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BitSight and Schneider Electric have partnered to develop a new way to quantify operational technology risk, an area that's increasingly harder to defend.
The collaboration was announced in a blog post Monday that detailed a "first-of-its-kind" capability the vendors have named Operational Technology (OT) Risk Identification and Threat Intelligence. The offering will utilize BitSight's cyber risk ratings and data analysis to identify potential threats across OT attack surfaces.
Many of those surfaces belong to critical infrastructure in both the private and public sectors that pertain to energy, public health and transportation systems, among others. Last month, the U.S. Government Accountability Office made eight recommendations to lead agencies in federal departments and others, including "evaluating sector IoT and OT cybersecurity risks."
Major struggles for OT security include a lack of understanding of how many external connections exist and problems with efficient patching. Concerns about OT security and critical infrastructure have risen in the wake of Russia's invasion of Ukraine last February, which included cyber attacks against Ukraine's energy grid and other areas.
Two goals of the new partnership highlighted in the BitSight blog post were enhancing OT exposure detection capabilities by identifying misconfigured connected devices and providing increased visibility into industrial infrastructure and industrial control system (ICS) devices.
While Schneider Electric is the first company BitSight has established this level of partnership with, the security vendor has worked with hundreds of critical infrastructure companies in the past who utilize OT. Stephen Boyer, co-founder and CTO of BitSight, told TechTarget Editorial that its traditional products don't specifically cater to OT companies. But new engagements and its work with Schneider are expanding its database.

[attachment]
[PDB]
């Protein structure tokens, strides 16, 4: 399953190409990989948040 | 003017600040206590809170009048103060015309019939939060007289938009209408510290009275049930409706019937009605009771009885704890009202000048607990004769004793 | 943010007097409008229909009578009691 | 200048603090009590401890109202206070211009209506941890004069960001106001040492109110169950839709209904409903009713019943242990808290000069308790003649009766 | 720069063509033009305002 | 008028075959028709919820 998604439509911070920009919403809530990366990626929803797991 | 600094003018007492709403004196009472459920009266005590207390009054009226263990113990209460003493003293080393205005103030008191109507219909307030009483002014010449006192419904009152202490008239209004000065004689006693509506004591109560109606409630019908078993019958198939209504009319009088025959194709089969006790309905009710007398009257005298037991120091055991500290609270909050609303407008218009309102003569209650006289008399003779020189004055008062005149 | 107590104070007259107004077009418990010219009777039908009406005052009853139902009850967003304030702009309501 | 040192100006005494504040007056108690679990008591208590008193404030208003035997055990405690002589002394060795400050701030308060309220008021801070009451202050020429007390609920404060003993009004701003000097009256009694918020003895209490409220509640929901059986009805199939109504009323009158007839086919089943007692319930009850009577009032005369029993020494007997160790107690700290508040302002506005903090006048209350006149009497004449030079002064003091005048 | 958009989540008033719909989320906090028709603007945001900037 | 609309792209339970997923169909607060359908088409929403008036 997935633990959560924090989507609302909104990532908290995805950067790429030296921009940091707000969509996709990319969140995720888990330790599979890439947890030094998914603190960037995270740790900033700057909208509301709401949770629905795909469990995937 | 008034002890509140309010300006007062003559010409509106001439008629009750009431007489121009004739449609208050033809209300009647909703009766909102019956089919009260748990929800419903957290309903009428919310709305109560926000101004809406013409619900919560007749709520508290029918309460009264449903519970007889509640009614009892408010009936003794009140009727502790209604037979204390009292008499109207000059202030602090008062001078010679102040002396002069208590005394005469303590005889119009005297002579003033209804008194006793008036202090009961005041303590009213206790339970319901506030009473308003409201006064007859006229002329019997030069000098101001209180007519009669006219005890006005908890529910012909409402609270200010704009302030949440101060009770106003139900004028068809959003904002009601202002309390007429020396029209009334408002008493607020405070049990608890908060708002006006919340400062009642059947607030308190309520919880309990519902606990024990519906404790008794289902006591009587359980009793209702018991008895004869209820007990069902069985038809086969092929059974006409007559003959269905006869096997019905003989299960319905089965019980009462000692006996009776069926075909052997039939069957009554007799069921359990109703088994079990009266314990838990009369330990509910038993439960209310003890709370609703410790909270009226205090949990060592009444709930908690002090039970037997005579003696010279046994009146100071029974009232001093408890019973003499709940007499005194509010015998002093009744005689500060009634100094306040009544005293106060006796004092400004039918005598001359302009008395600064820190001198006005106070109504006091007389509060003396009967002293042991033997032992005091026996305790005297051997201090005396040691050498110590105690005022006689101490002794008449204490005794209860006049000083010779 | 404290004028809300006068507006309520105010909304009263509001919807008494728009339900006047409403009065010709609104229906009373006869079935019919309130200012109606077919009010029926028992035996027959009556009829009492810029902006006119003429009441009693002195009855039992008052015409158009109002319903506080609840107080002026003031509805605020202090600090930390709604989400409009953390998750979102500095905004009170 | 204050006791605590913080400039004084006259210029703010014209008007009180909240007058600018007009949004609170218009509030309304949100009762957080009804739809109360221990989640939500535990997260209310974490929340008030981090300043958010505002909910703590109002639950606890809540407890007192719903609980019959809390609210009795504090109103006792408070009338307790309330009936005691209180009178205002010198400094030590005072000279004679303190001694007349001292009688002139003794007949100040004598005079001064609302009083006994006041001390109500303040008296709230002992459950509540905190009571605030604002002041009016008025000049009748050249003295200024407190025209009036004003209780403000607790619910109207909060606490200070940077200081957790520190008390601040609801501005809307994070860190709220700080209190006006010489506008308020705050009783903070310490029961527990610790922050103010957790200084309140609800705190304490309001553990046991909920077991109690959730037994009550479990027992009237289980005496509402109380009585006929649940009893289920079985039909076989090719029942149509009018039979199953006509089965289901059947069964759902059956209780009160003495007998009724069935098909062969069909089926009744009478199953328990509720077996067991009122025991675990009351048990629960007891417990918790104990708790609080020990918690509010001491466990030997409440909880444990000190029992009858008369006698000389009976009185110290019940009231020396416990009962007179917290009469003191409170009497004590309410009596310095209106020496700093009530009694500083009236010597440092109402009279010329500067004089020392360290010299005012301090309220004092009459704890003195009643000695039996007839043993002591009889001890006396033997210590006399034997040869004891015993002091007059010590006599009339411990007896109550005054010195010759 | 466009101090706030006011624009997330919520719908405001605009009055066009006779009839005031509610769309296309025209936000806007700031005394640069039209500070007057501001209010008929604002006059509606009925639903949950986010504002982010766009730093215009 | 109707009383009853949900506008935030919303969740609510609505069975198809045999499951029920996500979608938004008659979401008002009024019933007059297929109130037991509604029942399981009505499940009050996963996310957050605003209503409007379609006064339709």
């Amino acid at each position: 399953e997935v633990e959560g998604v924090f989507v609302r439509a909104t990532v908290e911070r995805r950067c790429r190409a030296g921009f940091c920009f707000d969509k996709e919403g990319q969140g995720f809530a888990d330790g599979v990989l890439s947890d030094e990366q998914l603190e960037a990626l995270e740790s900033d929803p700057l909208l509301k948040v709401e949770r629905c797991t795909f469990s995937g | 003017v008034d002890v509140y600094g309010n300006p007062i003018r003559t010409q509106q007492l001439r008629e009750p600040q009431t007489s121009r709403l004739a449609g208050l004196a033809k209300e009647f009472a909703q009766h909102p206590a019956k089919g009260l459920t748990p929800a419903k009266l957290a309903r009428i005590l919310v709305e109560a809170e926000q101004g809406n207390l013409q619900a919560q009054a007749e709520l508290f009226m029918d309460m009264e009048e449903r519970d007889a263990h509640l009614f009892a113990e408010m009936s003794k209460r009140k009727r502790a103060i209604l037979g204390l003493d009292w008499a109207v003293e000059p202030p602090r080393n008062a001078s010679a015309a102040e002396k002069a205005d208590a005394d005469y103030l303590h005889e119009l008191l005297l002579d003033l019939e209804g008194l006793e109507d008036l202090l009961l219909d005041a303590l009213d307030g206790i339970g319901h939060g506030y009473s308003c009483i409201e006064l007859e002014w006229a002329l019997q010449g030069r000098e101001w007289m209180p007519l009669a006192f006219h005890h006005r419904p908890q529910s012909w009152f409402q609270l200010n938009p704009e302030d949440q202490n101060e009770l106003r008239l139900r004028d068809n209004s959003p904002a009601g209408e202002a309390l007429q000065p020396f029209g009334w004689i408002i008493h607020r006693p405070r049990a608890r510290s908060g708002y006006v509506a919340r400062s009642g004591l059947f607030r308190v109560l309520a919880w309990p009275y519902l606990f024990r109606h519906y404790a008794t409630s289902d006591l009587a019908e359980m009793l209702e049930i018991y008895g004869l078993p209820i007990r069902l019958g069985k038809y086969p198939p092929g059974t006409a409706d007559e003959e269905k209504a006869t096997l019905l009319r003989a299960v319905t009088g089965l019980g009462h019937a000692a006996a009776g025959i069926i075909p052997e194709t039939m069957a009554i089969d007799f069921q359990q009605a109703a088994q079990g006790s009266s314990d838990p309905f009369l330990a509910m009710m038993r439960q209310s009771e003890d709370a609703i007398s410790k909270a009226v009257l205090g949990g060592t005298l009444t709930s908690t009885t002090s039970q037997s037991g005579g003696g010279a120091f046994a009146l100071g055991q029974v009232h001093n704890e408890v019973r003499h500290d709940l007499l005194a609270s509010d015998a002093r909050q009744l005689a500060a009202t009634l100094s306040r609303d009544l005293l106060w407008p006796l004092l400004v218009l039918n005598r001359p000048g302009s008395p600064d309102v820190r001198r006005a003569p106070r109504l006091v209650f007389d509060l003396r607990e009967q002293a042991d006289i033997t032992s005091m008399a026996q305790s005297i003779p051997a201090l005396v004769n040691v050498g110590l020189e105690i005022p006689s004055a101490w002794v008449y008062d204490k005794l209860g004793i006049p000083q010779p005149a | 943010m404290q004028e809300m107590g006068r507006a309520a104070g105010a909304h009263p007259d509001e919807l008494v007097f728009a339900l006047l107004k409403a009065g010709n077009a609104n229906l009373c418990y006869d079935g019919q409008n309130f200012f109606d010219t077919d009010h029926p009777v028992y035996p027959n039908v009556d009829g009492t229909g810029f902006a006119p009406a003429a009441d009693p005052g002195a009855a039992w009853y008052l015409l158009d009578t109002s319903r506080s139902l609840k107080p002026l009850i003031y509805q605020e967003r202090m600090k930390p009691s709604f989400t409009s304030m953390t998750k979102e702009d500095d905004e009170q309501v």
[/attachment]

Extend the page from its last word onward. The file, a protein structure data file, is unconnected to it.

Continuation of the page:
"BitSight is providing actionable intelligence to Schneider about the internet-wide exposure of their products and devices and the operating organizations, which allows Schneider to engage with these organizations and secure those devices before they become compromised by malicious actors," Boyer said in an email to TechTarget Editorial.
Quantifying OT risk has more barriers compared to IT. Boyer described the main difference between the two as IT systems manage data, while OT devices control the physical world. However, the two areas are converging. If successful, that will allow OT to become more efficient, he said.
Problems arise when it comes to safely connecting those technologies to the internet due to OT systems having limited security features and vulnerability patching concerns. Boyer said many devices that are being brought online were not even designed with that function in mind.
"Sometimes they use proprietary protocols that make them harder to secure. More often than not, security patches are not available, or the downtime to apply is those is not acceptable," he said. "By their very nature, the physical impact OT systems might have on the world makes them inherently critical to the organization."
Because of that, Boyer said threats to OT environments can have dire consequences. Awareness, stronger visibility, audits, penetration tests and continuous monitoring are becoming vital as OT and IT systems increasingly intertwine. In addition to improving risk detection, a goal of the new partnership aims to attribute attacks.
The blog post also emphasized that participation is open to all OT vendors willing to share information about their products to add to BitSight's data collection.